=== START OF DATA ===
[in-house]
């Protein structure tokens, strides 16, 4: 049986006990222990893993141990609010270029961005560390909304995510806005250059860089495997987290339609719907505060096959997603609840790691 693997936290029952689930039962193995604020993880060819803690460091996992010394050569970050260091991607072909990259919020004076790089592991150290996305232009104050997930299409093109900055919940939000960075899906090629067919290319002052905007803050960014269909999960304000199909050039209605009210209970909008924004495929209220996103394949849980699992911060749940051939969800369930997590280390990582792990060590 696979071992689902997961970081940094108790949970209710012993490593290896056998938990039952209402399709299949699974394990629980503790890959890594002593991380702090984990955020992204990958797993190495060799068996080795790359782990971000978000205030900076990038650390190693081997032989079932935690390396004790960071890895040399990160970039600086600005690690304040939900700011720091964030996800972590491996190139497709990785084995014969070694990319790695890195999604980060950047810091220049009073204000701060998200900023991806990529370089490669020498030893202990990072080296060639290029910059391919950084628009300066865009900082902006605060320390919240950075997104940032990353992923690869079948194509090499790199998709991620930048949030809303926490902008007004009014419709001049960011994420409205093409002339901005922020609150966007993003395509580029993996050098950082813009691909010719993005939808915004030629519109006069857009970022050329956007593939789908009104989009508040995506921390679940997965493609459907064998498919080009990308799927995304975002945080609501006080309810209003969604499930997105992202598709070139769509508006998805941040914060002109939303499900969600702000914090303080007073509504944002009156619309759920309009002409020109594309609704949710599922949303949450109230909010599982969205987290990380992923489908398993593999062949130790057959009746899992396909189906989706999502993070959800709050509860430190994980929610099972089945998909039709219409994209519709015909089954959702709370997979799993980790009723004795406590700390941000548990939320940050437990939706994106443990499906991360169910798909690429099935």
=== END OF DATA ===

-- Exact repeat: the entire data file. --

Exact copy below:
[in-house]
């Protein structure tokens, strides 16, 4: 049986006990222990893993141990609010270029961005560390909304995510806005250059860089495997987290339609719907505060096959997603609840790691 693997936290029952689930039962193995604020993880060819803690460091996992010394050569970050260091991607072909990259919020004076790089592991150290996305232009104050997930299409093109900055919940939000960075899906090629067919290319002052905007803050960014269909999960304000199909050039209605009210209970909008924004495929209220996103394949849980699992911060749940051939969800369930997590280390990582792990060590 696979071992689902997961970081940094108790949970209710012993490593290896056998938990039952209402399709299949699974394990629980503790890959890594002593991380702090984990955020992204990958797993190495060799068996080795790359782990971000978000205030900076990038650390190693081997032989079932935690390396004790960071890895040399990160970039600086600005690690304040939900700011720091964030996800972590491996190139497709990785084995014969070694990319790695890195999604980060950047810091220049009073204000701060998200900023991806990529370089490669020498030893202990990072080296060639290029910059391919950084628009300066865009900082902006605060320390919240950075997104940032990353992923690869079948194509090499790199998709991620930048949030809303926490902008007004009014419709001049960011994420409205093409002339901005922020609150966007993003395509580029993996050098950082813009691909010719993005939808915004030629519109006069857009970022050329956007593939789908009104989009508040995506921390679940997965493609459907064998498919080009990308799927995304975002945080609501006080309810209003969604499930997105992202598709070139769509508006998805941040914060002109939303499900969600702000914090303080007073509504944002009156619309759920309009002409020109594309609704949710599922949303949450109230909010599982969205987290990380992923489908398993593999062949130790057959009746899992396909189906989706999502993070959800709050509860430190994980929610099972089945998909039709219409994209519709015909089954959702709370997979799993980790009723004795406590700390941000548990939320940050437990939706994106443990499906991360169910798909690429099935």